The next occasion was when we visited a small neighborhood church. Dan, Kathleen and I entered the church during their services. Pastor Jose graciously acknowledged our presence and warmly invited us to participate. The people in the congregation turned to see us and greeted us with welcoming smiles. We asked if we could have a few minutes to explain our presence and Pastor Jose momentarily stopped his sermon and invited us to talk to the congregation. Some might think we interrupted their time; Pastor Jose and those present made us feel as if we belonged and as if our choice to be in their midst was what they had hoped for. It was amazing! I remember walking up to the altar for a photo everyone agreed to be in and, as I was making my way, an older woman touched my arm. When I looked to see who it was, I saw the eyes of my grandmother looking at me. I felt I belonged and I felt cared for.

We met others during our walk as well and, again on this Sunday, we  were affirmed for the choice we made to be in this neighborhood.

Every Sunday, our Belonging Revolution walks reveal the kindness, generosity and gifts of so many people in our community. Without fail, we feel the hospitality of people in each neighborhood we walk. Our community is filled with loving hospitality. As Henri Nouwen said,

 “The paradox of hospitality is that it wants to create emptiness — not a fearful emptiness, but a friendly emptiness where strangers can enter and discover themselves as created free; free to sing their own songs; speak their own languages; dance their own dances; free also to leave and follow their own vocations.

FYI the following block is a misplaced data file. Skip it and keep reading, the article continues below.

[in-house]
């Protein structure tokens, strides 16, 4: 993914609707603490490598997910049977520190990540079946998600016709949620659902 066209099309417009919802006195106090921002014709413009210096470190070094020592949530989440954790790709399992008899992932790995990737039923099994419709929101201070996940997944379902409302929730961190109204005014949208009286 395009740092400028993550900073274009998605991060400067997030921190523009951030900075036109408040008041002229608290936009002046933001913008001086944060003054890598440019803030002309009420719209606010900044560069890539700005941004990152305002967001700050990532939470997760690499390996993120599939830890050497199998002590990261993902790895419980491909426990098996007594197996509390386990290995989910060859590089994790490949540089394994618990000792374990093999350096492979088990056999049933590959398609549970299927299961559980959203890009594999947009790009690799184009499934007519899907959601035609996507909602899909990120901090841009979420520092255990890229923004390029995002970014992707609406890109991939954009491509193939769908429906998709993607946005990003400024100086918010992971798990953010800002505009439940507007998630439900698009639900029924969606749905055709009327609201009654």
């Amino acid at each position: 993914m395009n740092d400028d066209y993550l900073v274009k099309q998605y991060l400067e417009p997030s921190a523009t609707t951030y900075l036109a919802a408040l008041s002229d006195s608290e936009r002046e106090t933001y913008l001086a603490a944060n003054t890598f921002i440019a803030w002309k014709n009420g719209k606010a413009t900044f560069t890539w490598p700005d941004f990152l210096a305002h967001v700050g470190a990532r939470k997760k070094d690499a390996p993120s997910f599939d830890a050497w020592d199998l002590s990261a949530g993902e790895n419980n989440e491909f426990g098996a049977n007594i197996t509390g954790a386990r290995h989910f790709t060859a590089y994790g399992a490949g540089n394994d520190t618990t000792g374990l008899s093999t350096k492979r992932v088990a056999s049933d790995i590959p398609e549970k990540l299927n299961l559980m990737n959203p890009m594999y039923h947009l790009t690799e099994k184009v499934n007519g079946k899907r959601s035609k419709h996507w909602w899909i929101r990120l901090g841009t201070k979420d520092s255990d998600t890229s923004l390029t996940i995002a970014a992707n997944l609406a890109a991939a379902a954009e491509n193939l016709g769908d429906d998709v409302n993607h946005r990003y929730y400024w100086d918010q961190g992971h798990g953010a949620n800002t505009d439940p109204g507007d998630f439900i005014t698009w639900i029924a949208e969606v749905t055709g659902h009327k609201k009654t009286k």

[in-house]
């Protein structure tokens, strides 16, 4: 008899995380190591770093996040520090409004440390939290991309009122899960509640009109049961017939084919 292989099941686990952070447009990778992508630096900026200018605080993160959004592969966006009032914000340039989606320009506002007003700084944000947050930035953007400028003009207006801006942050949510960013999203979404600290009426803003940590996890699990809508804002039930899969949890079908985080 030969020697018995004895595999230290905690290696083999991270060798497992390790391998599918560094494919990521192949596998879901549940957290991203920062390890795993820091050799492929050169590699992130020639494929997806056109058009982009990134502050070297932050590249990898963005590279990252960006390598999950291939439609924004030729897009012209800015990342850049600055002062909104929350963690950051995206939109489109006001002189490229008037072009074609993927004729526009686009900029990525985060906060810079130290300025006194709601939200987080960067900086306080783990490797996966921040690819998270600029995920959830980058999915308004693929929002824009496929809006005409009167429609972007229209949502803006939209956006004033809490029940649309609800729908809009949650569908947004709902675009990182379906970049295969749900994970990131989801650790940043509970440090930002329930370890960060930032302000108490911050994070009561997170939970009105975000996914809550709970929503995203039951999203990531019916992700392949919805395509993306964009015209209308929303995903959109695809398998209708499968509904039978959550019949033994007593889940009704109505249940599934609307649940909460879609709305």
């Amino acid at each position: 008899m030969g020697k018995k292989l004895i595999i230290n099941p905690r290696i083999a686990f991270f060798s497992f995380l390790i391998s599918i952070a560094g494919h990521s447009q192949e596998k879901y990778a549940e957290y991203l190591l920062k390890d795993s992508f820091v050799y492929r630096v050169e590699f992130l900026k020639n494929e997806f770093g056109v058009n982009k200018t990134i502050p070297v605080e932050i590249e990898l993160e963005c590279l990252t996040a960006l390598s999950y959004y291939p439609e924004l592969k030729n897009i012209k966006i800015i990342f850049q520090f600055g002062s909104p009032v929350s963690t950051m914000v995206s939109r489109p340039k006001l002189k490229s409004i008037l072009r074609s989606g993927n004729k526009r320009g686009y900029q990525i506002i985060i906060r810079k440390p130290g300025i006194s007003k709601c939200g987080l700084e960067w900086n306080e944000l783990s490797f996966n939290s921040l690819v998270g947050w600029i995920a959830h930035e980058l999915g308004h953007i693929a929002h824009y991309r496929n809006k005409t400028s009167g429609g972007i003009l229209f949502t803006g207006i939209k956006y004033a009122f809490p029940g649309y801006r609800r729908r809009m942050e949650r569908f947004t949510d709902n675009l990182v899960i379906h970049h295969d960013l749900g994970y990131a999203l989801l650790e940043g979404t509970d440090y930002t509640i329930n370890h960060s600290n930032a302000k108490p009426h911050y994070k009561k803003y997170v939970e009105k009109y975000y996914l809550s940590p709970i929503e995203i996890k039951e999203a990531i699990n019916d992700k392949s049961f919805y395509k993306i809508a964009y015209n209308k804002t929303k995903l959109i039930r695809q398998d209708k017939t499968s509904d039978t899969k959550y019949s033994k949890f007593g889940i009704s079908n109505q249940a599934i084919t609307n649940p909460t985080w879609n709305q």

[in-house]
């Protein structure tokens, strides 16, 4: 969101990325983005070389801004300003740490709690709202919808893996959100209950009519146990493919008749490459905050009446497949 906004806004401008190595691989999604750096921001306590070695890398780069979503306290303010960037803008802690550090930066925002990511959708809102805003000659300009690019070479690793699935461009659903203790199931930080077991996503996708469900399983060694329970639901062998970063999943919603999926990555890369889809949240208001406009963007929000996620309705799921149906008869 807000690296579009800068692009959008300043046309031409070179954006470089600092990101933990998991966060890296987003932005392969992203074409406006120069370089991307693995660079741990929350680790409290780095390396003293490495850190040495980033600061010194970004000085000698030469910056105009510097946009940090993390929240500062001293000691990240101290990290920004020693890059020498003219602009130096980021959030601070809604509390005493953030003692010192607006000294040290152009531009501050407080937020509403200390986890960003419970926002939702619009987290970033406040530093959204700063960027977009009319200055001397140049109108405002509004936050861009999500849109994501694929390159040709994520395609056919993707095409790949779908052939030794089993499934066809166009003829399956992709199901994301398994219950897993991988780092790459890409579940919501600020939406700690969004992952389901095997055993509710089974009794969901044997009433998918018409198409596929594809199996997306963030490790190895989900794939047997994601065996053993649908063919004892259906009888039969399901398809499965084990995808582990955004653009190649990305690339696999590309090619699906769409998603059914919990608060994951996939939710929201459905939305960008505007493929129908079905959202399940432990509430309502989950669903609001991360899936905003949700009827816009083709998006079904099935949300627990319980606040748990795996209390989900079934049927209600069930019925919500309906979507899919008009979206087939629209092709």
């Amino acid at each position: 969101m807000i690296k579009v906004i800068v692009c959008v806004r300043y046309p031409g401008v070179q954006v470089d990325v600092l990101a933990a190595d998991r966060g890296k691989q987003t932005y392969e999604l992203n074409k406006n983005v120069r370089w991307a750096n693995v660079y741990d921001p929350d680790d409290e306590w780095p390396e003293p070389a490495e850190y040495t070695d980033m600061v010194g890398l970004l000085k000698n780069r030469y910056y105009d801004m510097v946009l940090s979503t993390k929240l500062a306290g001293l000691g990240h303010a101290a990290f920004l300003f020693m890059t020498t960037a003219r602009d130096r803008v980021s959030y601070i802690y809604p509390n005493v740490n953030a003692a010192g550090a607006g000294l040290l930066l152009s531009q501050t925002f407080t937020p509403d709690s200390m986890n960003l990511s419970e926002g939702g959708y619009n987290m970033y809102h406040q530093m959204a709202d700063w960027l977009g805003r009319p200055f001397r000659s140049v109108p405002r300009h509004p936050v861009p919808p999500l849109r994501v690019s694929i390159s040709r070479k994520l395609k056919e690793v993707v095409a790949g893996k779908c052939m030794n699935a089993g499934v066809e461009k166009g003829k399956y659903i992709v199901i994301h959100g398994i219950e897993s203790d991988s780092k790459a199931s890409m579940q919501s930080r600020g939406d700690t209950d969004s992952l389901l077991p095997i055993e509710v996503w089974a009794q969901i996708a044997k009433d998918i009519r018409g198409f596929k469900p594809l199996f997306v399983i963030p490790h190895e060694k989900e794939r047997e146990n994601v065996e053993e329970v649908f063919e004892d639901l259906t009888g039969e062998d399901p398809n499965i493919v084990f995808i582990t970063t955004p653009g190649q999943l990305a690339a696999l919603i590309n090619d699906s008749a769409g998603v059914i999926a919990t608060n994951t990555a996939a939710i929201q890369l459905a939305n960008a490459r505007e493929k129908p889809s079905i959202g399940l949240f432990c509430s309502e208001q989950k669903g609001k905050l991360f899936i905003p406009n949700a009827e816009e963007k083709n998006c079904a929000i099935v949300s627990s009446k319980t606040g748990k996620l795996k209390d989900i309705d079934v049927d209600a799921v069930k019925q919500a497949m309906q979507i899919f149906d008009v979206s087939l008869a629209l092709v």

Kathleen Thurmes East County Zero Waste Coordinator Eco-Cycle, Inc.

I had been hearing about the Belonging Revolution walks since the day I started working for Eco-Cycle, a local non-profit dedicated to Zero Waste advocacy in Boulder County, over a year and a half ago. Dan Benavidez, being a long-time champion of recycling and composting issues in Longmont and a member of Eco-Cycle’s board of directors, invited me to join him on one of his walks when I met with him to introduce myself as a new Eco-Cycle employee.

It was a gorgeous Sunday morning. Not too hot, not too cool, and a characteristically sunny Longmont day. The neighborhood that Dan and Chief Butler chose to walk in was an apartment complex near to downtown. Our walk ended up spilling out into the primarily Spanish-speaking neighborhood after we took a lap around the whole complex and encountered very few people.

What struck me most about the experience was the dedication and passion that Dan and Chief Butler bring to their work. Every person they saw on the street was someone they wanted to talk to. There were no exceptions. There were definitely some people who gave off “don’t talk to me” vibes, but even they got at least a friendly “good morning!” if not the whole Belonging Revolution experience.

Chief Butler and Mr. Benavidez have created a unique program for reaching out to the residents of Longmont. They’ve been walking the streets almost every Sunday morning for the past five years, occasionally repeating a neighborhood so that they can catch new people as they go about their daily lives. They introduce themselves, hand out business cards, and stick around talking with folks about their experiences in Longmont. The Belonging Revolution truly is a heart-forward effort to build up social capital in the neighborhoods of Longmont and to spread the message: “You belong here.”